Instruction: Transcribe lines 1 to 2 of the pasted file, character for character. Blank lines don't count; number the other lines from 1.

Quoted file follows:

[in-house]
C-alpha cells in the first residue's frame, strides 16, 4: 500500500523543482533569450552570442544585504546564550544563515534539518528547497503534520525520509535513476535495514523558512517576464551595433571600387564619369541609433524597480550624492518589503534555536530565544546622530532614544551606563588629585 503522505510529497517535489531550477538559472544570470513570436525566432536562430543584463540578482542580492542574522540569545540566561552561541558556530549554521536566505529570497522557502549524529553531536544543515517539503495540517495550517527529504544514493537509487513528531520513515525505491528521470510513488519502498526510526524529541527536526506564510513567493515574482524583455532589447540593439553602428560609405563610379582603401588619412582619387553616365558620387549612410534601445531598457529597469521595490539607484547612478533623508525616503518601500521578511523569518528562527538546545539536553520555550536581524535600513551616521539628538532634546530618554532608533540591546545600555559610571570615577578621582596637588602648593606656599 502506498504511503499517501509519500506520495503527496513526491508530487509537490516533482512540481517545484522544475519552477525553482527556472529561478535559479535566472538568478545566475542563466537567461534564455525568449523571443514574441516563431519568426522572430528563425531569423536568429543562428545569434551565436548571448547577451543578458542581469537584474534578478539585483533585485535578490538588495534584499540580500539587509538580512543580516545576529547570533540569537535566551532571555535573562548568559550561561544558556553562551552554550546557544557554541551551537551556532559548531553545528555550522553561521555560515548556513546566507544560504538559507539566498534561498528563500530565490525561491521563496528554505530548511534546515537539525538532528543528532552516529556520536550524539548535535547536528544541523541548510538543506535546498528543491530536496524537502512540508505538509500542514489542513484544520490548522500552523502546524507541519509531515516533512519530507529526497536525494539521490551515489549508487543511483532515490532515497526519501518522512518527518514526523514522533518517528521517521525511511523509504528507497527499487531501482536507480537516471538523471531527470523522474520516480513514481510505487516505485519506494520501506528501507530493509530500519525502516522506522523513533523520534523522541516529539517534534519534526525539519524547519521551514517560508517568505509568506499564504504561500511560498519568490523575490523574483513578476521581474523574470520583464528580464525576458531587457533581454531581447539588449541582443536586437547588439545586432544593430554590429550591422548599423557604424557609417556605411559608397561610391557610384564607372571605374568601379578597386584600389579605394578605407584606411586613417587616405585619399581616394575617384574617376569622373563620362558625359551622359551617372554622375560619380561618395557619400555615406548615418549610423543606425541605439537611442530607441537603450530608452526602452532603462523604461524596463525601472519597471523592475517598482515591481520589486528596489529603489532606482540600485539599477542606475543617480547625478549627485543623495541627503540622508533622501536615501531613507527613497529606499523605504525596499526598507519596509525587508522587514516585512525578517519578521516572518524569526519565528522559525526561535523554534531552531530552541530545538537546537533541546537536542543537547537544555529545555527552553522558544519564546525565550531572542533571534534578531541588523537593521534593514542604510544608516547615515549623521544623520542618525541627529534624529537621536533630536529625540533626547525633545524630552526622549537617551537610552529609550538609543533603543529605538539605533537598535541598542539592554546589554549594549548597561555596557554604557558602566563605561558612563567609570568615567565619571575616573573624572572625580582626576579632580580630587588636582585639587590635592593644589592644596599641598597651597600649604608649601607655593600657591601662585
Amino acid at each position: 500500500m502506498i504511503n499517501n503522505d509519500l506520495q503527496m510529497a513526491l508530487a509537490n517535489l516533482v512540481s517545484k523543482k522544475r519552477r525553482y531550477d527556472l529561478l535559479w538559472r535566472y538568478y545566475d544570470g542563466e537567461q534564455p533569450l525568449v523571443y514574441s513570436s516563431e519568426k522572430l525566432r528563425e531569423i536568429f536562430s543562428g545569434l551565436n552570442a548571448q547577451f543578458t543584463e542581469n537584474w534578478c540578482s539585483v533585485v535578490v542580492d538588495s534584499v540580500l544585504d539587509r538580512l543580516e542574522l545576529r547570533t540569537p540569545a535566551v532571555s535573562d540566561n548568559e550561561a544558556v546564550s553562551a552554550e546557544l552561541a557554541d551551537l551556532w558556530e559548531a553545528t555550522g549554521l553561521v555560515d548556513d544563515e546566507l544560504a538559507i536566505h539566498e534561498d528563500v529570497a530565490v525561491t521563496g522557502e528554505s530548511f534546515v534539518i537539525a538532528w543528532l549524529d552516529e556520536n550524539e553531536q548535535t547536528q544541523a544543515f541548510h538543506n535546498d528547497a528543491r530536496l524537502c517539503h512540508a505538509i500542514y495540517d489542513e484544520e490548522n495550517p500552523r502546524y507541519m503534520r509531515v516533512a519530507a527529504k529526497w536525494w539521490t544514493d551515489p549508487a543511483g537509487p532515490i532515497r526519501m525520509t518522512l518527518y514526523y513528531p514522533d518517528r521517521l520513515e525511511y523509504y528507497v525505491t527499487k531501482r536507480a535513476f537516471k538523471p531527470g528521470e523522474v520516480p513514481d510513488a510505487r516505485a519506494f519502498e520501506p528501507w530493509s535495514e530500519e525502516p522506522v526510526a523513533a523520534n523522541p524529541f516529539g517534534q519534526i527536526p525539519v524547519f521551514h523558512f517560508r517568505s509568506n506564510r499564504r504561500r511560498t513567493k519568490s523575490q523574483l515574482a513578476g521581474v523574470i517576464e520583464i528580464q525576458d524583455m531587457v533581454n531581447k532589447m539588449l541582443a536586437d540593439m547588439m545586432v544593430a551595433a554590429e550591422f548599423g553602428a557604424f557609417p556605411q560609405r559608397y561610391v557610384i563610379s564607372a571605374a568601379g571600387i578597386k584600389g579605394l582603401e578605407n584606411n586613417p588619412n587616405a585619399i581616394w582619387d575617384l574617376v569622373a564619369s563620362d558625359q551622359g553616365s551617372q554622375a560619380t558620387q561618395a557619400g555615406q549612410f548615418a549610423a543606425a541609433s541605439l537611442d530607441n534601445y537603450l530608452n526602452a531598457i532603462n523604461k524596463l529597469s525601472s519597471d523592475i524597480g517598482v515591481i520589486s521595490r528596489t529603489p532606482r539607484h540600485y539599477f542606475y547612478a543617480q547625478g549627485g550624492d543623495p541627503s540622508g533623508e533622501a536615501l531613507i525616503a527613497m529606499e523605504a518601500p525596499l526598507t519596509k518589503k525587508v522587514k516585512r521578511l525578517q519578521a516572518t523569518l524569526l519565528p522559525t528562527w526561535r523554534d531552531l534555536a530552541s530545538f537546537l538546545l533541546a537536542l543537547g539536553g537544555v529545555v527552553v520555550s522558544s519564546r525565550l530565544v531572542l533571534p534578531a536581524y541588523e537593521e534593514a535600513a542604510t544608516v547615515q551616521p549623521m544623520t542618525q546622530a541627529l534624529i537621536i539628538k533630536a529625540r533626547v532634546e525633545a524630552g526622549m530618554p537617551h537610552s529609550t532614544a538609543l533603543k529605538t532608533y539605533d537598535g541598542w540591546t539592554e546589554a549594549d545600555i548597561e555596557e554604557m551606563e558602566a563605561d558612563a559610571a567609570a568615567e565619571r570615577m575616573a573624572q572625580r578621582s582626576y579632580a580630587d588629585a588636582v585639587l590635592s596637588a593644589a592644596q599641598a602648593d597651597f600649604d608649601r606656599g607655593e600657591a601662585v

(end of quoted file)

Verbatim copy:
[in-house]
C-alpha cells in the first residue's frame, strides 16, 4: 500500500523543482533569450552570442544585504546564550544563515534539518528547497503534520525520509535513476535495514523558512517576464551595433571600387564619369541609433524597480550624492518589503534555536530565544546622530532614544551606563588629585 503522505510529497517535489531550477538559472544570470513570436525566432536562430543584463540578482542580492542574522540569545540566561552561541558556530549554521536566505529570497522557502549524529553531536544543515517539503495540517495550517527529504544514493537509487513528531520513515525505491528521470510513488519502498526510526524529541527536526506564510513567493515574482524583455532589447540593439553602428560609405563610379582603401588619412582619387553616365558620387549612410534601445531598457529597469521595490539607484547612478533623508525616503518601500521578511523569518528562527538546545539536553520555550536581524535600513551616521539628538532634546530618554532608533540591546545600555559610571570615577578621582596637588602648593606656599 502506498504511503499517501509519500506520495503527496513526491508530487509537490516533482512540481517545484522544475519552477525553482527556472529561478535559479535566472538568478545566475542563466537567461534564455525568449523571443514574441516563431519568426522572430528563425531569423536568429543562428545569434551565436548571448547577451543578458542581469537584474534578478539585483533585485535578490538588495534584499540580500539587509538580512543580516545576529547570533540569537535566551532571555535573562548568559550561561544558556553562551552554550546557544557554541551551537551556532559548531553545528555550522553561521555560515548556513546566507544560504538559507539566498534561498528563500530565490525561491521563496528554505530548511534546515537539525538532528543528532552516529556520536550524539548535535547536528544541523541548510538543506535546498528543491530536496524537502512540508505538509500542514489542513484544520490548522500552523502546524507541519509531515516533512519530507529526497536525494539521490551515489549508487543511483532515490532515497526519501518522512518527518514526523514522533518517528521517521525511511523509504528507497527499487531501482536507480537516471538523471531527470523522474520516480513514481510505487516505485519506494520501506528501507530493509530500519525502516522506522523513533523520534523522541516529539517534534519534526525539519524547519521551514517560508517568505509568506499564504504561500511560498519568490523575490523574483513578476521581474523574470520583464528580464525576458531587457533581454531581447539588449541582443536586437547588439545586432544593430554590429550591422548599423557604424557609417556605411559608397561610391557610384564607372571605374568601379578597386584600389579605394578605407584606411586613417587616405585619399581616394575617384574617376569622373563620362558625359551622359551617372554622375560619380561618395557619400555615406548615418549610423543606425541605439537611442530607441537603450530608452526602452532603462523604461524596463525601472519597471523592475517598482515591481520589486528596489529603489532606482540600485539599477542606475543617480547625478549627485543623495541627503540622508533622501536615501531613507527613497529606499523605504525596499526598507519596509525587508522587514516585512525578517519578521516572518524569526519565528522559525526561535523554534531552531530552541530545538537546537533541546537536542543537547537544555529545555527552553522558544519564546525565550531572542533571534534578531541588523537593521534593514542604510544608516547615515549623521544623520542618525541627529534624529537621536533630536529625540533626547525633545524630552526622549537617551537610552529609550538609543533603543529605538539605533537598535541598542539592554546589554549594549548597561555596557554604557558602566563605561558612563567609570568615567565619571575616573573624572572625580582626576579632580580630587588636582585639587590635592593644589592644596599641598597651597600649604608649601607655593600657591601662585